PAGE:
Dealing With Dissociative Disorder


I had an experience last week like I haven’t had in a long time. In over a year as a matter of fact. Suddenly, out of nowhere, with no understanding why, the entire world didn’t exist. The world wasn’t there. I was experiencing disassociation and I was terrified.

According to the National Alliance of Mental Illness (NAMI) website, disassociation is an interruption of a person’s fundamental aspects of waking consciousness (such as one’s personal identity, one’s personal history, etc.).

Have you ever driven somewhere and then suddenly realized you don’t remember actually driving? How about being at a party but feeling like you’re not there? Like you are in a bubble and everything is just going on around you? Those two examples are sad attempts to explain what disassociation is like. They’re not exactly the same, especially since there are different types of dissociative disorders and each person may experience them differently.

The NAMI website has an excellent section on dissociation.  Below are the four primary types they describe on their site.  I deal with depersonalization disorder, so I’ll save that one for last.

Dissociative fugue is rare, so I’ll start with it. According to NAMI, dissociative fugue suddenly and unexpectedly takes a person on a physical leave of his or her surroundings and sets them off on a journey of some kind. These journeys can last hours, or even several days or months. Individuals experiencing a dissociative fugue have traveled over thousands of miles. An individual in a fugue state is unaware of or confused about his identity, and in some cases will assume a new identity (although this is the exception).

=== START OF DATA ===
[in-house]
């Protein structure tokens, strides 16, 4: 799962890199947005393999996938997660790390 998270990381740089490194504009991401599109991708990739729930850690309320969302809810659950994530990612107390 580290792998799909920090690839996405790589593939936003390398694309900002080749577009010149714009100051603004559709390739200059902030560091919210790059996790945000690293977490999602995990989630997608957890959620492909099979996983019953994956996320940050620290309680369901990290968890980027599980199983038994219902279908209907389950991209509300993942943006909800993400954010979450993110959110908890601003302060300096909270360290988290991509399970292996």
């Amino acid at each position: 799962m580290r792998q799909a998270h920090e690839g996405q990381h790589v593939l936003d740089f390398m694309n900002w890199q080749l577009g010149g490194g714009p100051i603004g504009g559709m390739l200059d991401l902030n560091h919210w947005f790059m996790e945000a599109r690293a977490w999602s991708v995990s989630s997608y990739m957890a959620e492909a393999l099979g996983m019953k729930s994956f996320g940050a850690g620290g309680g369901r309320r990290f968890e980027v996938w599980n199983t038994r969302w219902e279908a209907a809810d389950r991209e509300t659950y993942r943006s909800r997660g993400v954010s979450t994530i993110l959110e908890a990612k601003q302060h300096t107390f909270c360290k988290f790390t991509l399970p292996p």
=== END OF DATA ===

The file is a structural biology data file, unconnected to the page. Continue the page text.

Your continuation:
Dissociative amnesia is the one they like to use on soap operas. This is the one where people block out critical personal information, usually of a traumatic or stressful nature. Dissociative amnesia, unlike other types of amnesia, does not result from other medical trauma. In other words, unlike what they show on television, they did not get it by getting hit on the head. Also, unlike television, please do not bang them over the head to help them get out of it. That doesn’t work either. There are subtypes of dissociative amnesia and here they are taken verbatim from the NAMI webpage:

◾Localized amnesia is present in an individual who has no memory of specific events that took place, usually traumatic. The loss of memory is localized with a specific window of time. For example, a survivor of a car wreck who has no memory of the experience until two days later is experiencing localized amnesia.

◾Selective amnesia happens when a person can recall only small parts of events that took place in a defined period of time. For example, an abuse victim may recall only some parts of the series of events around the abuse.

◾Generalized amnesia is diagnosed when a person’s amnesia encompasses his or her entire life.

◾Systematized amnesia is characterized by a loss of memory for a specific category of information. A person with this disorder might, for example, be missing all memories about one specific family member.